So when they had supped, each hied him to his home;
     But there Eurypylus laid him down to rest
     Full nigh the feast-hall, in the stately bower
210  Where Paris theretofore himself had slept
     With Helen world-renowned.  A bower it was
     Most wondrous fair, the goodliest of them all.
     There lay he down; but otherwhere their rest
     Took they, till rose the bright-throned Queen of Morn.
     Up sprang with dawn the son of Telephus,
     And passed to the host with all those other kings
     In Troy abiding.  Straightway did the folk
     All battle-eager don their warrior-gear,
     Burning to strike in forefront of the fight.
220  And now Eurypylus clad his mighty limbs
     In armour that like levin-flashes gleamed;
     Upon his shield by cunning hands were wrought
     All the great labours of strong Hercules.

     Thereon were seen two serpents flickering
     Black tongues from grimly jaws: they seemed in act
     To dart; but Hercules' hands to right and left --
     Albeit a babe's hands -- now were throttling them;
     For aweless was his spirit.  As Zeus' strength
     From the beginning was his strength.  The seed
230  Of Heaven-abiders never deedless is
     Nor helpless, but hath boundless prowess, yea,
     Even when in the womb unborn it lies.

     Nemea's mighty lion there was seen
     Strangled in the strong arms of Hercules,
     His grim jaws dashed about with bloody foam:
     He seemed in verity gasping out his life.

     Thereby was wrought the Hydra many-necked
     Flickering its dread tongues.  Of its fearful heads
     Some severed lay on earth, but many more
240  Were budding from its necks, while Hercules
     And Iolaus, dauntless-hearted twain,
     Toiled hard; the one with lightning sickle-sweeps
     Lopped the fierce heads, his fellow seared each neck
     With glowing iron; the monster so was slain.

     Thereby was wrought the mighty tameless Boar
     With foaming jaws; real seemed the pictured thing,
     As by Aleides' giant strength the brute
     Was to Eurystheus living borne on high.

     There fashioned was the fleetfoot stag which laid
250  The vineyards waste of hapless husbandmen.
     The Hero's hands held fast its golden horns,
     The while it snorted breath of ravening fire.

     Thereon were seen the fierce Stymphalian Birds,
     Some arrow-smitten dying in the dust,
     Some through the grey air darting in swift flight.
     At this, at that one -- hot in haste he seemed --
     Hercules sped the arrows of his wrath.

     Augeias' monstrous stable there was wrought
     With cunning craft on that invincible targe;
260  And Hercules was turning through the same
     The deep flow of Alpheius' stream divine,
     While wondering Nymphs looked down on every hand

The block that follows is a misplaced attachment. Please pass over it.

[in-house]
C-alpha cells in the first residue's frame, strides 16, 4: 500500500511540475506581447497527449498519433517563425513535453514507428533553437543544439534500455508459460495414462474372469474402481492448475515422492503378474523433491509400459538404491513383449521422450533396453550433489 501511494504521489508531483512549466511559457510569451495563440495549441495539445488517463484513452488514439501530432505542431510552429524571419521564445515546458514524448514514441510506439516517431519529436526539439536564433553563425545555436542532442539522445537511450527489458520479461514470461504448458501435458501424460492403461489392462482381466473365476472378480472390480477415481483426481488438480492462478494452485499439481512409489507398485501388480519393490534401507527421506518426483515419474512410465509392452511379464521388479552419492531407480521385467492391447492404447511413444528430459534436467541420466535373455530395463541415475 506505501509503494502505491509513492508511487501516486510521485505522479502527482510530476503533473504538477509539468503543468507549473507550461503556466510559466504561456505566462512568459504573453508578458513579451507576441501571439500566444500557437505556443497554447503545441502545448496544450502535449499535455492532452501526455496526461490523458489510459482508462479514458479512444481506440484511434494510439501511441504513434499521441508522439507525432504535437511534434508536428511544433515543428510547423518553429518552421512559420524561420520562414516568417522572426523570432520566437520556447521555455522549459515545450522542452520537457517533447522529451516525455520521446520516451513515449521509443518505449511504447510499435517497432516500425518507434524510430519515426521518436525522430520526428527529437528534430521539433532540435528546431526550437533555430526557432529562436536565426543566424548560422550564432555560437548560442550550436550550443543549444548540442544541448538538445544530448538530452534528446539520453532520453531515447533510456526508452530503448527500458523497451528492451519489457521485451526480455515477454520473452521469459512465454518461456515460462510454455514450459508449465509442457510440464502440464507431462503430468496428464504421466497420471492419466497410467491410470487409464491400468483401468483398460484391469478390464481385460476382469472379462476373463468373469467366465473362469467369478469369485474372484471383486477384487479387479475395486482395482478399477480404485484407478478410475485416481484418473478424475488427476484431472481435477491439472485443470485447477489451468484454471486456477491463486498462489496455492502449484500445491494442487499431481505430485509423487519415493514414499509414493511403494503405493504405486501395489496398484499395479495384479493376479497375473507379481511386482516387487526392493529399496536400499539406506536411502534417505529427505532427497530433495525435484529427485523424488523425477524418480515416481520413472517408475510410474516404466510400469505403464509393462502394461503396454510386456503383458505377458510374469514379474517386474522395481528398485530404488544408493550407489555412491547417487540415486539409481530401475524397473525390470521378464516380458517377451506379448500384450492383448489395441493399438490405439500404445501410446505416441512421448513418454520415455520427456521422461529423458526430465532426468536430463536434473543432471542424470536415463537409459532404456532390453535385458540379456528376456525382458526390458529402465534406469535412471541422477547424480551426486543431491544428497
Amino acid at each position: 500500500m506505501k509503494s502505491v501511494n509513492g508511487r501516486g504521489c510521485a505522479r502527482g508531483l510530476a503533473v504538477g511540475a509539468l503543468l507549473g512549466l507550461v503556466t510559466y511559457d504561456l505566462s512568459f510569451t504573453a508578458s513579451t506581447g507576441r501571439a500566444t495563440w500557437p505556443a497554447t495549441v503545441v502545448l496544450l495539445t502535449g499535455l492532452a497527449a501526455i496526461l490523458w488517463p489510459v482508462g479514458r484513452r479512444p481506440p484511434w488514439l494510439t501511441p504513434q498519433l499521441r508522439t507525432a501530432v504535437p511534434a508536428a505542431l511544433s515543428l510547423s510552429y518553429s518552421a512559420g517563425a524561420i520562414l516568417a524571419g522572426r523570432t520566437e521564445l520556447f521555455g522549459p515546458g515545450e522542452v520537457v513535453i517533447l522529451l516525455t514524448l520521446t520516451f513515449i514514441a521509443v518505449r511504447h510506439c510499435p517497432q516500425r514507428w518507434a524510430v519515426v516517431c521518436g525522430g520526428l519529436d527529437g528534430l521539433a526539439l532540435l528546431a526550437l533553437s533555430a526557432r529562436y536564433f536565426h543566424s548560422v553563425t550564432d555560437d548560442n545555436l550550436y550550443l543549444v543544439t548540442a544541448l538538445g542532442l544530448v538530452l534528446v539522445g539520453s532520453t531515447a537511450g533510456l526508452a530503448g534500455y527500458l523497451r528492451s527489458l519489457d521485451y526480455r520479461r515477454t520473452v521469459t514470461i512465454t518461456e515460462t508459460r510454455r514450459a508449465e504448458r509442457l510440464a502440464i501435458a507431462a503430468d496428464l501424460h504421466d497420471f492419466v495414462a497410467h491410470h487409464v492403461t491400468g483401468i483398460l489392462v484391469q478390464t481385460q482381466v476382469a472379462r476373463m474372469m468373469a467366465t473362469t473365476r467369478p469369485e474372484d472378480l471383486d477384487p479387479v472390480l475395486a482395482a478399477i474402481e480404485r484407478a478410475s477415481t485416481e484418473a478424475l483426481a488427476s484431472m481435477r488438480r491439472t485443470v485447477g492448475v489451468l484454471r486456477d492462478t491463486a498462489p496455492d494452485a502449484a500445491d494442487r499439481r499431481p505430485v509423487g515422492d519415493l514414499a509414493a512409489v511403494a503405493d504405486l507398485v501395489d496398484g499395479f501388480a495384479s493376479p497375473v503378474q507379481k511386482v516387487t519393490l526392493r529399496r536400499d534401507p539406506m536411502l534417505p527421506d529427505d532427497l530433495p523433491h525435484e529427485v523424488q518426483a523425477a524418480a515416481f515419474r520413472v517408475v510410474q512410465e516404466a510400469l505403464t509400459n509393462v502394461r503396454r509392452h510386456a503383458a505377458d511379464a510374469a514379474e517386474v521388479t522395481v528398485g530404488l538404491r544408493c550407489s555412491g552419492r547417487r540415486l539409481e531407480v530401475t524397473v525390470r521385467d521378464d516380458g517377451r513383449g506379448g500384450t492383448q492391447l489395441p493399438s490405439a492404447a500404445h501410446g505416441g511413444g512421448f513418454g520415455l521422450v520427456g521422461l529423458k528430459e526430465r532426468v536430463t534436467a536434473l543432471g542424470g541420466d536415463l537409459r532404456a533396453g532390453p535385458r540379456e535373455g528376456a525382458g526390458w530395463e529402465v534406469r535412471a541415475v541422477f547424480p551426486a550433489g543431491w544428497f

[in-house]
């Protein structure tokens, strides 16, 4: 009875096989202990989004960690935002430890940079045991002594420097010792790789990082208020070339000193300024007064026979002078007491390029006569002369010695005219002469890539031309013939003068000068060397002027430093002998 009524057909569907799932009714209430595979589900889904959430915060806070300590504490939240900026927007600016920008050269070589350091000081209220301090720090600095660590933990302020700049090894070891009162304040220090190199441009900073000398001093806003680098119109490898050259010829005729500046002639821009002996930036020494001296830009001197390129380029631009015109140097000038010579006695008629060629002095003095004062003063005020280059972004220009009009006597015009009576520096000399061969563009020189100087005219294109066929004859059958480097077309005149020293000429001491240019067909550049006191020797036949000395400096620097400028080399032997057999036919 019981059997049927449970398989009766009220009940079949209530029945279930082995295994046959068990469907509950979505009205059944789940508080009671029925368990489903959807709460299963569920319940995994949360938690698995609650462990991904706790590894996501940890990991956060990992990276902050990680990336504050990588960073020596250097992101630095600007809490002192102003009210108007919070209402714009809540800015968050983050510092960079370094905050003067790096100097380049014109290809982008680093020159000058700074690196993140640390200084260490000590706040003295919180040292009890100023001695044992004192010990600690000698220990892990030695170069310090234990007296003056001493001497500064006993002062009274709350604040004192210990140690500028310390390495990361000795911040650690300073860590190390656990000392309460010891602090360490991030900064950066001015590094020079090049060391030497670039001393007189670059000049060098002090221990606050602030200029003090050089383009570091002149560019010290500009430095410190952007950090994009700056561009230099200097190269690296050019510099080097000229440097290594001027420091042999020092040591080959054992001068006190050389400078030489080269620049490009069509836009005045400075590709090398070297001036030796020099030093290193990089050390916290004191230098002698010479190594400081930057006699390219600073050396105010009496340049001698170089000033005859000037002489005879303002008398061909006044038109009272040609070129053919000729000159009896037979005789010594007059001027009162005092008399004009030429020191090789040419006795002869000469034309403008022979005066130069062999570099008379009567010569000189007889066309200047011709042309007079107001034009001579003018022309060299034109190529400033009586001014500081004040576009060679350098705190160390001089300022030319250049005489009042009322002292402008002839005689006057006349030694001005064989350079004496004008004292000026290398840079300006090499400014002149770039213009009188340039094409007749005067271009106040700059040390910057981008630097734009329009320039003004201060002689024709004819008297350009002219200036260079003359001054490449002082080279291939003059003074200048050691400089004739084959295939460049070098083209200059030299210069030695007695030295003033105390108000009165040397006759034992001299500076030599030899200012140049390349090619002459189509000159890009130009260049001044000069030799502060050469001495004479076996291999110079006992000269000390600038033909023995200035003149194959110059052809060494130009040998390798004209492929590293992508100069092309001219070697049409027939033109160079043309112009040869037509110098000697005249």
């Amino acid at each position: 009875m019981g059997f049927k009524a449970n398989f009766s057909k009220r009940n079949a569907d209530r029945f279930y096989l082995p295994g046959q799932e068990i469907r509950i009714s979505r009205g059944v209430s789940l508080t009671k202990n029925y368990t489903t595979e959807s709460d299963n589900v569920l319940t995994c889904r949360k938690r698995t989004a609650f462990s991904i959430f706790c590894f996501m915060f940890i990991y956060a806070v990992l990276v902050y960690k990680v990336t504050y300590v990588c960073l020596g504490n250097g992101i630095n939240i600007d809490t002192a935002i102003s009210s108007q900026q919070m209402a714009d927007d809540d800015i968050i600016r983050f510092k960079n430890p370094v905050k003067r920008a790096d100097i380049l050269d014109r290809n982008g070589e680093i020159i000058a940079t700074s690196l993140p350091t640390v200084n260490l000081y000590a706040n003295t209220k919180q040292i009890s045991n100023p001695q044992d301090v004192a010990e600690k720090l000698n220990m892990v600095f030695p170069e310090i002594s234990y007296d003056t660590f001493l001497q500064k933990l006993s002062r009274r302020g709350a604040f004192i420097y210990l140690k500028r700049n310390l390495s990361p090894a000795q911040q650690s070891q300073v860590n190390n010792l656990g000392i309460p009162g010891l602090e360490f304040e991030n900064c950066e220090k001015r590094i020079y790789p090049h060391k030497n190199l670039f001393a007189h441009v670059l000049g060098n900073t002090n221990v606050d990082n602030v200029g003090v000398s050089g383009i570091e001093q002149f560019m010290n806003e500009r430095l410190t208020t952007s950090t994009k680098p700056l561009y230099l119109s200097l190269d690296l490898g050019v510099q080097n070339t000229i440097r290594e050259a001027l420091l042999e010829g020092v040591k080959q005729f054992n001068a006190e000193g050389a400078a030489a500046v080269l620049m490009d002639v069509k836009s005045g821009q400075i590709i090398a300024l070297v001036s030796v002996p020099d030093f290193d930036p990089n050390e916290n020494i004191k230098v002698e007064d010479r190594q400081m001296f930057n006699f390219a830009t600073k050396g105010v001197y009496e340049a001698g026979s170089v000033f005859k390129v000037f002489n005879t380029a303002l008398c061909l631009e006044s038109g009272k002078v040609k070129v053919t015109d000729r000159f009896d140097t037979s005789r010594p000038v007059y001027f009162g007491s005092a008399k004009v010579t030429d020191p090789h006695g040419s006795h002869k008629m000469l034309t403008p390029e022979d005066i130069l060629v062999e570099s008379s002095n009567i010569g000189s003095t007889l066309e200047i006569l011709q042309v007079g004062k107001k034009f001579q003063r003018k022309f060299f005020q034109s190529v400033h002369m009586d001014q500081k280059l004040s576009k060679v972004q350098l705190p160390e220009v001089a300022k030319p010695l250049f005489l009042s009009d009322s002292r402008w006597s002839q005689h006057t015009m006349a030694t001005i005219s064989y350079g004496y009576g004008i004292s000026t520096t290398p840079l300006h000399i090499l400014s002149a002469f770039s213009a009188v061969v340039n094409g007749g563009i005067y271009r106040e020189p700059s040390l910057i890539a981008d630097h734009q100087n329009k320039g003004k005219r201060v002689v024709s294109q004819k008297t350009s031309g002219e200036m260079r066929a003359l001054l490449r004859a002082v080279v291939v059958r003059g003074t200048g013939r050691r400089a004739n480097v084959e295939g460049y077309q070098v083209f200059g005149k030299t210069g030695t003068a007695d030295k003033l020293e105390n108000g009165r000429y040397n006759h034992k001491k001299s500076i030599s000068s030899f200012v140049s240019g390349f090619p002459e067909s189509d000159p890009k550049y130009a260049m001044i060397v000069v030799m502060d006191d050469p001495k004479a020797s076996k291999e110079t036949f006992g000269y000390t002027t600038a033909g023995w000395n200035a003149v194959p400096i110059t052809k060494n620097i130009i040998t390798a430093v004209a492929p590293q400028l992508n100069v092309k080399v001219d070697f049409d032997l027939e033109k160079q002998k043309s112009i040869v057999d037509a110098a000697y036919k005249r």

Upon that mighty work.  Elsewhere portrayed
     Was the Fire-breathing Bull: the Hero's grip
     On his strong horns wrenched round the massive neck:
     The straining muscles on his arm stood out:
     The huge beast seemed to bellow.  Next thereto
     Wrought on the shield was one in beauty arrayed
     As of a Goddess, even Hippolyta.
270  The hero by the hair was dragging her
     From her swift steed, with fierce resolve to wrest
     With his strong hands the Girdle Marvellous
     From the Amazon Queen, while quailing shrank away
     The Maids of War.  There in the Thracian land
     Were Diomedes' grim man-eating steeds:
     These at their gruesome mangers had he slain,
     And dead they lay with their fiend-hearted lord.

     There lay the bulk of giant Geryon
     Dead mid his kine.  His gory heads were cast
280  In dust, dashed down by that resistless club.
     Before him slain lay that most murderous hound
     Orthros, in furious might like Cerberus
     His brother-hound: a herdman lay thereby,
     Eurytion, all bedabbled with his blood.

     There were the Golden Apples wrought, that gleamed
     In the Hesperides' garden undefiled:
     All round the fearful Serpent's dead coils lay,
     And shrank the Maids aghast from Zeus' bold son.

     And there, a dread sight even for Gods to see,
290  Was Cerberus, whom the Loathly Worm had borne
     To Typho in a craggy cavern's gloom
     Close on the borders of Eternal Night,
     A hideous monster, warder of the Gate
     Of Hades, Home of Wailing, jailer-hound
     Of dead folk in the shadowy Gulf of Doom.
     But lightly Zeus' son with his crashing blows
     Tamed him, and haled him from the cataract flood
     Of Styx, with heavy-drooping head, and dragged
     The Dog sore loth to the strange upper air
300  All dauntlessly.  And there, at the world's end,
     Were Caucasus' long glens, where Hercules,
     Rending Prometheus' chains, and hurling them
     This way and that with fragments of the rock
     Whereinto they were riveted, set free
     The mighty Titan.  Arrow-smitten lay
     The Eagle of the Torment therebeside.

     There stormed the wild rout of the Centaurs round
     The hall of Pholus: goaded on by Strife
     And wine, with Hercules the monsters fought.